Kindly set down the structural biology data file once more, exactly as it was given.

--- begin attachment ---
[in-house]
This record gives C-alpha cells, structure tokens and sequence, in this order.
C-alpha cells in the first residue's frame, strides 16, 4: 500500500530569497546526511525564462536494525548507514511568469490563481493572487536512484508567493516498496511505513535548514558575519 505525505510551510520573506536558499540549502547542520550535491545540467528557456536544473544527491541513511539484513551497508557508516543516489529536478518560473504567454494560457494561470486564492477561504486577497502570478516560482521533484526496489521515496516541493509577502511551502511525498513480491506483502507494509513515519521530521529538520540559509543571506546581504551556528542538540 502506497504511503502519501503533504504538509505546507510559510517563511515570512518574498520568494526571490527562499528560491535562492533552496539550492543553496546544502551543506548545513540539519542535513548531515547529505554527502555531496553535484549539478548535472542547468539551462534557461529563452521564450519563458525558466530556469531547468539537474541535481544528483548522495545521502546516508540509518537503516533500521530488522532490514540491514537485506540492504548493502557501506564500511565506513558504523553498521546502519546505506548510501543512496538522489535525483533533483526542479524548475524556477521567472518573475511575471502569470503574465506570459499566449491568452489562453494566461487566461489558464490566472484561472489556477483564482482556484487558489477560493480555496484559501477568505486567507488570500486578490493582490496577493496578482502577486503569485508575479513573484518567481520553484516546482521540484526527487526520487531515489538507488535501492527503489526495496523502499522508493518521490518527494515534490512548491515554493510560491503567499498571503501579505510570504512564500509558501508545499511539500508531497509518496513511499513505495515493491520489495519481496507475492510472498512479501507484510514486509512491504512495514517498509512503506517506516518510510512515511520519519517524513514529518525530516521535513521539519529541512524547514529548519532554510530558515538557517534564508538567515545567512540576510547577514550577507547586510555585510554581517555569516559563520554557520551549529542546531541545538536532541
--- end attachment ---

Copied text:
[in-house]
This record gives C-alpha cells, structure tokens and sequence, in this order.
C-alpha cells in the first residue's frame, strides 16, 4: 500500500530569497546526511525564462536494525548507514511568469490563481493572487536512484508567493516498496511505513535548514558575519 505525505510551510520573506536558499540549502547542520550535491545540467528557456536544473544527491541513511539484513551497508557508516543516489529536478518560473504567454494560457494561470486564492477561504486577497502570478516560482521533484526496489521515496516541493509577502511551502511525498513480491506483502507494509513515519521530521529538520540559509543571506546581504551556528542538540 502506497504511503502519501503533504504538509505546507510559510517563511515570512518574498520568494526571490527562499528560491535562492533552496539550492543553496546544502551543506548545513540539519542535513548531515547529505554527502555531496553535484549539478548535472542547468539551462534557461529563452521564450519563458525558466530556469531547468539537474541535481544528483548522495545521502546516508540509518537503516533500521530488522532490514540491514537485506540492504548493502557501506564500511565506513558504523553498521546502519546505506548510501543512496538522489535525483533533483526542479524548475524556477521567472518573475511575471502569470503574465506570459499566449491568452489562453494566461487566461489558464490566472484561472489556477483564482482556484487558489477560493480555496484559501477568505486567507488570500486578490493582490496577493496578482502577486503569485508575479513573484518567481520553484516546482521540484526527487526520487531515489538507488535501492527503489526495496523502499522508493518521490518527494515534490512548491515554493510560491503567499498571503501579505510570504512564500509558501508545499511539500508531497509518496513511499513505495515493491520489495519481496507475492510472498512479501507484510514486509512491504512495514517498509512503506517506516518510510512515511520519519517524513514529518525530516521535513521539519529541512524547514529548519532554510530558515538557517534564508538567515545567512540576510547577514550577507547586510555585510554581517555569516559563520554557520551549529542546531541545538536532541